Monday, 26 September 2016

It's Only Words

"Sticks and stones may break my bones, but words can never hurt me". Well, I'm not so sure. This familiar saying came into my mind when pondering this post featuring my thoughts about an old and over-familiar issue: words and diabetes.

I always like to use song titles for my blog posts, so a 1968 Bee-Gees song, Words, covered more recently by Boyzone, fitted well. "It's only words" says the song, but words are powerful things, and people with an incurable condition get quite upset by ill-chosen words that lead others to misunderstand, under-estimate or even stigmatise their illness. Especially if those careless words come from professional journalists who should know better.

It happens regularly in the media, and the UK's mid-market tabloids have a particularly poor record in this respect. The Daily Mail upset a lot of people with diabetes this last Saturday (24th September 2016) with a sensationalist front-page banner advertising a diet to "beat diabetes" and "save your life"


The article was accompanied by a photo of some attractive women, all of a healthy weight and looking fit and well, having apparently beaten diabetes with diet alone. 

Firstly and most predictably, people from the #gbdoc, an online community dominated by Type Ones, rose up in anger at the failure of the headline to differentiate between Type One and Type Two. My own grumpy and fairly obvious tweet (see below) attracted a good number of likes and re-tweets, with people inevitably taking the Mail to task for failing to differentiate in its headline between the types of diabetes and pointing out the impossibility of a cure for Type One.


We Type Ones have good reason to get upset, because we cope every day with a condition which struck us randomly through no fault of our own. And it was nothing to do with what we ate, how much we exercised and how we lived our lives. It was, quite simply, the fickle finger of fate. Yet time and again, we find our condition misunderstood or confused with the more common Type Two. "Gosh, have you still got diabetes?" said a former boss of mine a few years ago as we sat down to eat and I got out my testing meter and insulin pen. I smiled politely and confirmed that yes indeed, I did still have it, because it's incurable. Other Type Ones will have no doubt shared a similar experience.

However, to get upset that people confuse Type One and Type Two is futile and a little unfair. Before I had diabetes, I didn't know the difference, so why should I expect others to do so now?

The real issue is defining people by a medical condition of whatever kind. Words, labels of any type, are blunt and potentially hurtful instruments. To kid people that they can "beat" diabetes with a diet is a dangerous and misleading claim, which can sell newspapers but has very limited scientific credibility as regards Type Two, let alone Type One. The point is that nobody sets out to be ill with any condition of any kind. Our lifestyle, diet and environment make us prone to all sorts of illnesses, some of which are preventable and curable, some of which aren't. All require medical expertise, creative thinking and the help of new technology, and I for one am very grateful to have access to all of those in varying degrees. Simplistic claims of "miracle cures" and sensationalist generalisations about cause and effect help nobody.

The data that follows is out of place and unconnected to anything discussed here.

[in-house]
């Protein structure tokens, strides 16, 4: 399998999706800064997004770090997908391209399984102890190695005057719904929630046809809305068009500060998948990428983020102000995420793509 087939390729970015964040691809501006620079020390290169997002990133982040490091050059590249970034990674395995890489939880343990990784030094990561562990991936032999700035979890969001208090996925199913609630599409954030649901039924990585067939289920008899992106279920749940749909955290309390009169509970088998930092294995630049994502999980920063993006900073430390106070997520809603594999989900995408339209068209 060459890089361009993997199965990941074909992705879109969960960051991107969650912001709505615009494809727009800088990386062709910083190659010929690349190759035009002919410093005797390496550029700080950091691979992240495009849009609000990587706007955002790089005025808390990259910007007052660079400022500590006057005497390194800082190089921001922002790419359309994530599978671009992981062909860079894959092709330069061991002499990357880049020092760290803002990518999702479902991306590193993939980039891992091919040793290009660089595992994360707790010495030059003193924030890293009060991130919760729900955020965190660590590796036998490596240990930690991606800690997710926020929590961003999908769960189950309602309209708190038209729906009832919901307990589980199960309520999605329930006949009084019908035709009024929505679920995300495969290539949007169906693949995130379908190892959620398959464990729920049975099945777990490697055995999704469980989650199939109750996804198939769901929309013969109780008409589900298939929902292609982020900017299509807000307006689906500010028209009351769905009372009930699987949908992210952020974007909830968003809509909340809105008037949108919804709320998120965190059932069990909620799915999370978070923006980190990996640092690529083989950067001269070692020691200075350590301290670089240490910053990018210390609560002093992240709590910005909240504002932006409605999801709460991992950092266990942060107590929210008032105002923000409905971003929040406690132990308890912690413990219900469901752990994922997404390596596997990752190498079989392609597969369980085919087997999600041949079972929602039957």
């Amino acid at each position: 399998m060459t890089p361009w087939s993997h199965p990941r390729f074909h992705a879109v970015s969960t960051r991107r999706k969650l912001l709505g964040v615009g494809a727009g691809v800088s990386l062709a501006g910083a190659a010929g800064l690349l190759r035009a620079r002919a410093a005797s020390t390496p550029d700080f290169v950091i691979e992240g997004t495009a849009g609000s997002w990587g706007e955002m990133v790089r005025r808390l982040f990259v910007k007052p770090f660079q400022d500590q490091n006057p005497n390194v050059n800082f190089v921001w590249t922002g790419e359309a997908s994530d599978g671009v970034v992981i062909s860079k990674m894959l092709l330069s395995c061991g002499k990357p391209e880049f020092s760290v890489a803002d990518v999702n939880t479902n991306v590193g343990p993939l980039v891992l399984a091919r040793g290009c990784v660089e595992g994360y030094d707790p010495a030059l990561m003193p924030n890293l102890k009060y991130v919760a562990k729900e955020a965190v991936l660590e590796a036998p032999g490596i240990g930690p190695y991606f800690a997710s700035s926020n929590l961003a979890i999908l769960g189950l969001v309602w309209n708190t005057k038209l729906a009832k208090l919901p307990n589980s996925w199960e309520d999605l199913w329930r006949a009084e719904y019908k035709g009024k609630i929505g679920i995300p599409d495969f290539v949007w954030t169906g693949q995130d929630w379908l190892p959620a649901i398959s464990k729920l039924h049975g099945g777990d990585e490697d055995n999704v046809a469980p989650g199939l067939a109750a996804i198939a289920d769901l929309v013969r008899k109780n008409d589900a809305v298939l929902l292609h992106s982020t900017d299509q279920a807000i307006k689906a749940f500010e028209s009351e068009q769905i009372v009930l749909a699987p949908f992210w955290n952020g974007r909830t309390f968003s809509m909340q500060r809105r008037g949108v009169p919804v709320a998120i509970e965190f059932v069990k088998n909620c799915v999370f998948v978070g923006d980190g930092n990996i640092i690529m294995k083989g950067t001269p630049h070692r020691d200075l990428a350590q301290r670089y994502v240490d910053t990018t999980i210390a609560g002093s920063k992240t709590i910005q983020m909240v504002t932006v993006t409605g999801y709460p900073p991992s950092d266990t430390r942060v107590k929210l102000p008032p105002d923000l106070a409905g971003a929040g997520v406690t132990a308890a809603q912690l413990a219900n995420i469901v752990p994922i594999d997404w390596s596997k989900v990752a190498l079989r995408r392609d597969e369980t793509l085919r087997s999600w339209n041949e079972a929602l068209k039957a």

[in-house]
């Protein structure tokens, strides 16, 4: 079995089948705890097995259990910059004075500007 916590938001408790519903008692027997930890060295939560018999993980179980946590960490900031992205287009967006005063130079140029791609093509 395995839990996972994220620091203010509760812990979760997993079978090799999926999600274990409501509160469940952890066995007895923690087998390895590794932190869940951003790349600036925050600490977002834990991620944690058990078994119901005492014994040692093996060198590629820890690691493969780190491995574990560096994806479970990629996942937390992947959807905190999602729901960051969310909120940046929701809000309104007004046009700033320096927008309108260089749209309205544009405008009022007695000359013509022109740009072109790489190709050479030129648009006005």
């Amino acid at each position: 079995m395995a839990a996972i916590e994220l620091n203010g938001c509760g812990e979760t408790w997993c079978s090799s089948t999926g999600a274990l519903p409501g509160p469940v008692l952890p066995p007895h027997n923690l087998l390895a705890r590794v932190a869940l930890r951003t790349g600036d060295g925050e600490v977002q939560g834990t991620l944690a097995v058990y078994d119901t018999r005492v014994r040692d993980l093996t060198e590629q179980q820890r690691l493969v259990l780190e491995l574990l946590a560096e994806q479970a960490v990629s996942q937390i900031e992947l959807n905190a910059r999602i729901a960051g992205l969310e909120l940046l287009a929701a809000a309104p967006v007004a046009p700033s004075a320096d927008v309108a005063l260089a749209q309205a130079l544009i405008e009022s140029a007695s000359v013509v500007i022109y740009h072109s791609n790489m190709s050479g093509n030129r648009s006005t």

Words, especially printed and online words, are powerful and enduring, and all who trade in them should be aware of and sensitive to their power. This recent article in the Daily Telegraph, a newspaper which likes to think of itself as a responsible broadsheet, contained a number of generalisations and inaccuracies, starting with a monumentaly insensitive headline about "24000 diabetics dying" (just stop for a minute and think what a child newly diagnosed with Type One would have thought on seeing that headline). Quite rightly, it attracted criticism from the diabetic community and the author did not respond graciously to that criticism. And the author concerned was their "Science Correspondent", of whom one might reasonably expect a high standard of research and a good measure of attention to detail.

As the song says: "It's only words, and words are all I have to take your heart away" Very true. Take note if you are a journalist, or even just a user of social media.